The above described and many other features and attendant advantages of the present invention will become apparent as the invention becomes better understood by reference to the following detailed description when considered in conjunction with the accompanying drawings.
Detailed description of preferred embodiments of the invention will be made with reference to the accompanying drawings.
FIG. 1 is a side, partial section view of a surgical device for positioning an operative element within a patient in accordance with a preferred embodiment of the present invention.
FIG. 2 is an end view of the surgical device shown in FIG. 1.
FIG. 3 is a side view of a surgical device for positioning an operative element within a patient in accordance with another preferred embodiment of the present invention.
FIG. 4 is a side, partial section view of a portion of the surgical device shown in FIG. 3.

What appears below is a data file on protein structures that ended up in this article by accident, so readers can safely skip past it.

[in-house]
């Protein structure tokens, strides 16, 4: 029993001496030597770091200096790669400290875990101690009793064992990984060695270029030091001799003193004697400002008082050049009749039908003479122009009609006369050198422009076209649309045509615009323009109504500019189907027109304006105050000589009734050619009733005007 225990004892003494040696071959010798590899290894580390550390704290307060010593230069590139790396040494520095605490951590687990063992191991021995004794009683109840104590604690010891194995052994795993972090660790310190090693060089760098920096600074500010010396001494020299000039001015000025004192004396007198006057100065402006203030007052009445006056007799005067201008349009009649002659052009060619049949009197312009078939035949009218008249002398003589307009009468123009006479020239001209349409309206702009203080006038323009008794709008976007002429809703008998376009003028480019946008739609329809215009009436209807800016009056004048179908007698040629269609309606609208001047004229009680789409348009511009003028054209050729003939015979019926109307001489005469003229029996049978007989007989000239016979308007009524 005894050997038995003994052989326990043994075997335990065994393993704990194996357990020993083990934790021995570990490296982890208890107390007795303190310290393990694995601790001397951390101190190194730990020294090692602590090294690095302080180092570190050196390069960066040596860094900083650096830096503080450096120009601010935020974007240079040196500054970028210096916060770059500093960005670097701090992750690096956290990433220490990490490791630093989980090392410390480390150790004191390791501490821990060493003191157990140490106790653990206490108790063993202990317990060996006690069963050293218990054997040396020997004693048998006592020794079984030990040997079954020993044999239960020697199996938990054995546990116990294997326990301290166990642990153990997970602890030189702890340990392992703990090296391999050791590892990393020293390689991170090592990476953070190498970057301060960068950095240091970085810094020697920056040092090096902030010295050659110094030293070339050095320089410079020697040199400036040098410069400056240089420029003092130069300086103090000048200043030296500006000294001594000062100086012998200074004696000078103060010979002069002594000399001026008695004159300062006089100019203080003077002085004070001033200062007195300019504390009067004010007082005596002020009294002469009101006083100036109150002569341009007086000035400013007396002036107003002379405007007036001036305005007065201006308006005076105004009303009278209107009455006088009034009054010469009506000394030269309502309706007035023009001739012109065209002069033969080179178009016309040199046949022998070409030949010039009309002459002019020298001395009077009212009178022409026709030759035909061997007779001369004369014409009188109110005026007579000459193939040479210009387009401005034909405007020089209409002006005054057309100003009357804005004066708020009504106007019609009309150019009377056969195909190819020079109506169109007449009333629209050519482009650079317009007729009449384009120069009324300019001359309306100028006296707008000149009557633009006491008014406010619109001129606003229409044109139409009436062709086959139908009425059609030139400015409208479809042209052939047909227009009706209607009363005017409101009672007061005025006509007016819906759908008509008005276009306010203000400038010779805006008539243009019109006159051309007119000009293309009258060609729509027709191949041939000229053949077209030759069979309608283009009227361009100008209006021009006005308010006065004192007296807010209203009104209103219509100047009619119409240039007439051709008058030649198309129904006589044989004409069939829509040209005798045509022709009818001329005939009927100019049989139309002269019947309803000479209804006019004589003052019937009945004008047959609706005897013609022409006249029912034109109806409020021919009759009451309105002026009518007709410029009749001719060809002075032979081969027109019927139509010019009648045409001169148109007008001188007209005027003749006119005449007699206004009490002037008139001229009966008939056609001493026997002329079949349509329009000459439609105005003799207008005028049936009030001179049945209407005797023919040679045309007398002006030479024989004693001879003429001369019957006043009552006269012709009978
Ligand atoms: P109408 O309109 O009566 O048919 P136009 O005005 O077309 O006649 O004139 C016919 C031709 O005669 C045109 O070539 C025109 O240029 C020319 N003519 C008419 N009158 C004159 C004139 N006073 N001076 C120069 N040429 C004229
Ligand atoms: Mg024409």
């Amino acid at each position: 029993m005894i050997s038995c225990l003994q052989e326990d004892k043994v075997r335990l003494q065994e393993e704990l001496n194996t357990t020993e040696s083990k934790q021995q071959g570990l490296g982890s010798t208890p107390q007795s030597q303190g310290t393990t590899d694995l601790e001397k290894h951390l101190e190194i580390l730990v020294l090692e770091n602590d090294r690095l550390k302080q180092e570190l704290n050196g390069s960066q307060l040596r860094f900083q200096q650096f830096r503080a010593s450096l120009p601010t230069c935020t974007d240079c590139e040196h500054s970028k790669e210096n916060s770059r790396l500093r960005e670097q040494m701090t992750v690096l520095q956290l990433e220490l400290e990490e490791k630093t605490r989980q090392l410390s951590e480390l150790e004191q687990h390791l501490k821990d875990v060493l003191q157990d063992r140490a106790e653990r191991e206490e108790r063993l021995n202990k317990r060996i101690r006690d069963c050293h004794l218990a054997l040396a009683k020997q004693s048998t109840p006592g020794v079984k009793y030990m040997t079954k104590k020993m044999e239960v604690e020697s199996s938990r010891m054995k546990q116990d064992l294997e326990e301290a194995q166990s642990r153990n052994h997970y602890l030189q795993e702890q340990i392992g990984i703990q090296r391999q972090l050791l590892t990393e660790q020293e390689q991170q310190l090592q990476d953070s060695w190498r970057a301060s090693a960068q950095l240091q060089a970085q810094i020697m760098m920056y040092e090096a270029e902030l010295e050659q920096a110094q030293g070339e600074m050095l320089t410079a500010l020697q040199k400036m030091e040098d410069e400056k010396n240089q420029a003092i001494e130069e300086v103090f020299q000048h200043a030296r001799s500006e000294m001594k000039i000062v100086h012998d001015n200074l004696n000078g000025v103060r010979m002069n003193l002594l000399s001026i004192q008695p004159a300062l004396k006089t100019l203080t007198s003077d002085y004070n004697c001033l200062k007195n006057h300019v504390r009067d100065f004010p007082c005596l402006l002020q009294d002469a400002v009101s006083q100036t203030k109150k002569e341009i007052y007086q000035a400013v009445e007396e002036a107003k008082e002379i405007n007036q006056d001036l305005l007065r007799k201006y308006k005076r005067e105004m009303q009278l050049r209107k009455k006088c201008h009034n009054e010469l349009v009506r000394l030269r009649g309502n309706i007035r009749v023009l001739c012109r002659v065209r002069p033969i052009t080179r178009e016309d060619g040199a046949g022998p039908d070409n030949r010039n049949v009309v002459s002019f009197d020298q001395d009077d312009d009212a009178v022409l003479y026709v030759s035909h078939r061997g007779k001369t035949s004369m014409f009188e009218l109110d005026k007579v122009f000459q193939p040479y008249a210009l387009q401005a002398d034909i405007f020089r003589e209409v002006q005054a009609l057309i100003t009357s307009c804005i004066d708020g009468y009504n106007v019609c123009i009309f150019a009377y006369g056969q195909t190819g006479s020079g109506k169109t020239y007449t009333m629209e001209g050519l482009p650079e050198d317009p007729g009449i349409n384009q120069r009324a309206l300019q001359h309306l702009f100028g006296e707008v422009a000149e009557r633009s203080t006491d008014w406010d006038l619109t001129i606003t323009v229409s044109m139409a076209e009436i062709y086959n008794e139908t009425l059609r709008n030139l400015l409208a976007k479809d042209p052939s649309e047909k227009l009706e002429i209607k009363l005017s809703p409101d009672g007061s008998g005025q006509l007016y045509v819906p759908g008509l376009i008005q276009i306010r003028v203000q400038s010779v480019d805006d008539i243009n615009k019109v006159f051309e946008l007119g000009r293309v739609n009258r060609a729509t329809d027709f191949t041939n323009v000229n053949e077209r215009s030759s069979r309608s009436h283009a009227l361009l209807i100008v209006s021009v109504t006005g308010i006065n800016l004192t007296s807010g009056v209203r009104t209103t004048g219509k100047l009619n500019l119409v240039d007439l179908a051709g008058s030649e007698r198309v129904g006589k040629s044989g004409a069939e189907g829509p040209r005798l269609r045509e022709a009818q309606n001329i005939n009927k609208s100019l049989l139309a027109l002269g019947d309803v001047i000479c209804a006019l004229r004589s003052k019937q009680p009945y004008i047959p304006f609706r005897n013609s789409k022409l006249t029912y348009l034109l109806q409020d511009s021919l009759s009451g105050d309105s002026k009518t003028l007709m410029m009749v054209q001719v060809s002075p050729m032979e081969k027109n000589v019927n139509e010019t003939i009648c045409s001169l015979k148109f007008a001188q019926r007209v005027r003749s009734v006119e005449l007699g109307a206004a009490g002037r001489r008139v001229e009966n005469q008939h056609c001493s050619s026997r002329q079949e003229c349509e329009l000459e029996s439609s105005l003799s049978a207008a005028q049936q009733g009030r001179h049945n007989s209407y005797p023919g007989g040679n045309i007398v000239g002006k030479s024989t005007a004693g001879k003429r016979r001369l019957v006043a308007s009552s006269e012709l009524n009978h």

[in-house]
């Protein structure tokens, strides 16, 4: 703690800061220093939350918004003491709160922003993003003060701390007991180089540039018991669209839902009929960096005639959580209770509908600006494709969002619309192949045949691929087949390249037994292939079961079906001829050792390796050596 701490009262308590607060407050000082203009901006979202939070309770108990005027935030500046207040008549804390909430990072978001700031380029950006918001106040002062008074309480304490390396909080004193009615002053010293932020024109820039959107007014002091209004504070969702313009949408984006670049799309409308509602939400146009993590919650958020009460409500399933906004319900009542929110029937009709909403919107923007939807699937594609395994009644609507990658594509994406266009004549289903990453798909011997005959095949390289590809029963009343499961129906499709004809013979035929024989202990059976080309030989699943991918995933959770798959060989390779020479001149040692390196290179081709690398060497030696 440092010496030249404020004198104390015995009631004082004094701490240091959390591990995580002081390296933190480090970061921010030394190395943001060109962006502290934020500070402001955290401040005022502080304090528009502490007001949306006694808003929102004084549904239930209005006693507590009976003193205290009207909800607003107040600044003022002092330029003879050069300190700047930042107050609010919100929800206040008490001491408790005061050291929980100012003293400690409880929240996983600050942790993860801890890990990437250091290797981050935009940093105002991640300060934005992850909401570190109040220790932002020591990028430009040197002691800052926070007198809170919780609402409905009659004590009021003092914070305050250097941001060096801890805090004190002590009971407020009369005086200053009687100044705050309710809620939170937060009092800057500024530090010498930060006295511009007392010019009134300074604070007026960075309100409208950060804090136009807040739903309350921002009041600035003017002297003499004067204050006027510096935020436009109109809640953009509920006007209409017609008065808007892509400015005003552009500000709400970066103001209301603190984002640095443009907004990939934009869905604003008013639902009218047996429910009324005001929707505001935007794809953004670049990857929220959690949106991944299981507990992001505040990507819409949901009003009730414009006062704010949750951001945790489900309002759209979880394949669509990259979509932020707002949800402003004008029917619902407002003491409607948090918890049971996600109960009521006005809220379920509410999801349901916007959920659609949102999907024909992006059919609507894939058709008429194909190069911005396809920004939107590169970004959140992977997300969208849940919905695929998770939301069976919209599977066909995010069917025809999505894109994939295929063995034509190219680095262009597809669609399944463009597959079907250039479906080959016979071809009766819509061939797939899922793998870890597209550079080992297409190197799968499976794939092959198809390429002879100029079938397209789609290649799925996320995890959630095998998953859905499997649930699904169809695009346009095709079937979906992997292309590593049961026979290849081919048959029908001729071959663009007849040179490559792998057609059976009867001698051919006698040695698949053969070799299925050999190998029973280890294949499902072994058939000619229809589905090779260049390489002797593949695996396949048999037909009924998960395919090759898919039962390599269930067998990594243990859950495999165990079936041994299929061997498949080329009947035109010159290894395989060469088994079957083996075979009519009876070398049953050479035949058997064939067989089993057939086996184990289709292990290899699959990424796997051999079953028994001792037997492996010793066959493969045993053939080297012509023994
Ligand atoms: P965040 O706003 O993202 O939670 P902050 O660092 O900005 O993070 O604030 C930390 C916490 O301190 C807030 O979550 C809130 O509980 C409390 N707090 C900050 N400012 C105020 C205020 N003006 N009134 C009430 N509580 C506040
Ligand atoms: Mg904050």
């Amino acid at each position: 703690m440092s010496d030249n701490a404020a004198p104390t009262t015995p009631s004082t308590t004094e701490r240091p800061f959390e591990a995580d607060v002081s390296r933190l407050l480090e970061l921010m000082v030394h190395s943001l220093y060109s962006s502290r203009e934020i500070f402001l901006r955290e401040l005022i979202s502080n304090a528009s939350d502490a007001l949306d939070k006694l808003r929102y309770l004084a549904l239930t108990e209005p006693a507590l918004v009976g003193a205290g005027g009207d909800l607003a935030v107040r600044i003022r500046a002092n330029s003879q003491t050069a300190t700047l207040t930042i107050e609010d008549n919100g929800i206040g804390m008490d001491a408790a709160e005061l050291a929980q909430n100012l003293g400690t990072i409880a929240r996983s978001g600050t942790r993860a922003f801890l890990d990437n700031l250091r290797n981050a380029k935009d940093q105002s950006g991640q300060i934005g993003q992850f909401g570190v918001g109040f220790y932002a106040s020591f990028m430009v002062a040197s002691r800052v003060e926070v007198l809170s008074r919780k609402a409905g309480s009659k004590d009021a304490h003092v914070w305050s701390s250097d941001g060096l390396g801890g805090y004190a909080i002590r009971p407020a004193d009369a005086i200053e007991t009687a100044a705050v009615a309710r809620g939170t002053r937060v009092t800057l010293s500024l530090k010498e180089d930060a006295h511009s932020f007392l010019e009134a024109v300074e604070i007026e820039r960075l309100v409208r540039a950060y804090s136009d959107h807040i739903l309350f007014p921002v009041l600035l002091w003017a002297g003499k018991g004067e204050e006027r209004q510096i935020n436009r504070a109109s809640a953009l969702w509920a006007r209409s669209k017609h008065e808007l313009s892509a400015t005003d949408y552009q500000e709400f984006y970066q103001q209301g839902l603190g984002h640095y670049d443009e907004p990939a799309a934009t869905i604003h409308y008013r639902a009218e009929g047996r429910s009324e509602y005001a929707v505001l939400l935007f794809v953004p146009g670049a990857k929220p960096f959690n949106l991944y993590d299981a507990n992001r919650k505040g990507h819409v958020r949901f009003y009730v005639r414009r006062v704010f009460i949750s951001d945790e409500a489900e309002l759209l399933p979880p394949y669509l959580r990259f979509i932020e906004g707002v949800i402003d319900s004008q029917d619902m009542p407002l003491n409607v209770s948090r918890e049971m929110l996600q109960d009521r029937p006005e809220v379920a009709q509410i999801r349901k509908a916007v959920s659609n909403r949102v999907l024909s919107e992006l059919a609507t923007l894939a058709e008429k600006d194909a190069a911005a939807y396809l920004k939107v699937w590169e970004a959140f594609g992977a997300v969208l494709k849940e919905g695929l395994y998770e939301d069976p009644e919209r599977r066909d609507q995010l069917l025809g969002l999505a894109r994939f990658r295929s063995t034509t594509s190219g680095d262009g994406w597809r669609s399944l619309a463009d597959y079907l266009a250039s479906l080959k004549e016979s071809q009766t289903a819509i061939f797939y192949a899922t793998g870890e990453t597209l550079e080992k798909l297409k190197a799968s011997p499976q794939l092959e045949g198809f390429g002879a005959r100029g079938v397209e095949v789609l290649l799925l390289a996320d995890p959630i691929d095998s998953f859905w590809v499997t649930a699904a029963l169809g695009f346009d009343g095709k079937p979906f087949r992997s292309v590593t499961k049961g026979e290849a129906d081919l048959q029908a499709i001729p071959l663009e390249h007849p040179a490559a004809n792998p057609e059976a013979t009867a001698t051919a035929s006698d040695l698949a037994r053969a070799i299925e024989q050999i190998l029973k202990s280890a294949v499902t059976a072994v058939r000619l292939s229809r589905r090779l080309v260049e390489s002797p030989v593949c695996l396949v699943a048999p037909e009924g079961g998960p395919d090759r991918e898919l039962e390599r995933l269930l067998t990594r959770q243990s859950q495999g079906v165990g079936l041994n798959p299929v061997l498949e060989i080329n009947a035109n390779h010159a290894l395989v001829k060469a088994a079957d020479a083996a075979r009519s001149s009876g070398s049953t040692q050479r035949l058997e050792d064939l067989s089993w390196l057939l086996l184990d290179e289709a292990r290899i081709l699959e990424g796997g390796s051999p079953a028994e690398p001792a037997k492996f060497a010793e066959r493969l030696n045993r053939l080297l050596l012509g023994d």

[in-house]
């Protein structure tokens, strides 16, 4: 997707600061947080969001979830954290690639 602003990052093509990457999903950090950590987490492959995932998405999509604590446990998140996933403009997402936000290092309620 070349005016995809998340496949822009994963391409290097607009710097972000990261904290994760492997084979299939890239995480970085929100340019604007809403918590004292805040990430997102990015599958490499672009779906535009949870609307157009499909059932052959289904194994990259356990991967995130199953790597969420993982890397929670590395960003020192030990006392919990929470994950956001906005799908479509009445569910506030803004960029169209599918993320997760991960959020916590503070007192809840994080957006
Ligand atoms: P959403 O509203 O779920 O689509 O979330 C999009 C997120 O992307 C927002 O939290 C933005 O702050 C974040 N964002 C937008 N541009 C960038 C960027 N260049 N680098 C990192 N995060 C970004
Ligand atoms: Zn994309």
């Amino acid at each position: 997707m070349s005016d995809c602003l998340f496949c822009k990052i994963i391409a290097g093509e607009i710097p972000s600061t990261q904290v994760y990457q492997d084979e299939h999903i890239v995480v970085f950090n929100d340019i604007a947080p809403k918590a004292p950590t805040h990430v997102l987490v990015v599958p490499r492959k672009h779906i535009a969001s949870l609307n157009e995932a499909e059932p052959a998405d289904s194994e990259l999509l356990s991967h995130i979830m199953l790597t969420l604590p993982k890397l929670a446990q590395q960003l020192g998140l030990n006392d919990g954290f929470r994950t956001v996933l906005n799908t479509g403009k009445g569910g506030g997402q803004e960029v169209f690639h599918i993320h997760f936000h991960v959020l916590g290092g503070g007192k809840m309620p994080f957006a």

FIG. 5 is a side view of a surgical device for positioning an operative element within a patient in accordance with still another preferred embodiment of the present invention.
FIG. 6a is a partial side, cutaway view of a surgical device for positioning an operative element within a patient in accordance with yet another preferred embodiment of the present invention.
FIG. 6b is a section view taken along line 6b--6b in FIG. 6a.
FIG. 7 is a section view showing an operative element coated with regenerated cellulose.
FIG. 8a is a section view showing a partially masked operative element.
FIG. 8b is a section view showing an alternative operative element configuration.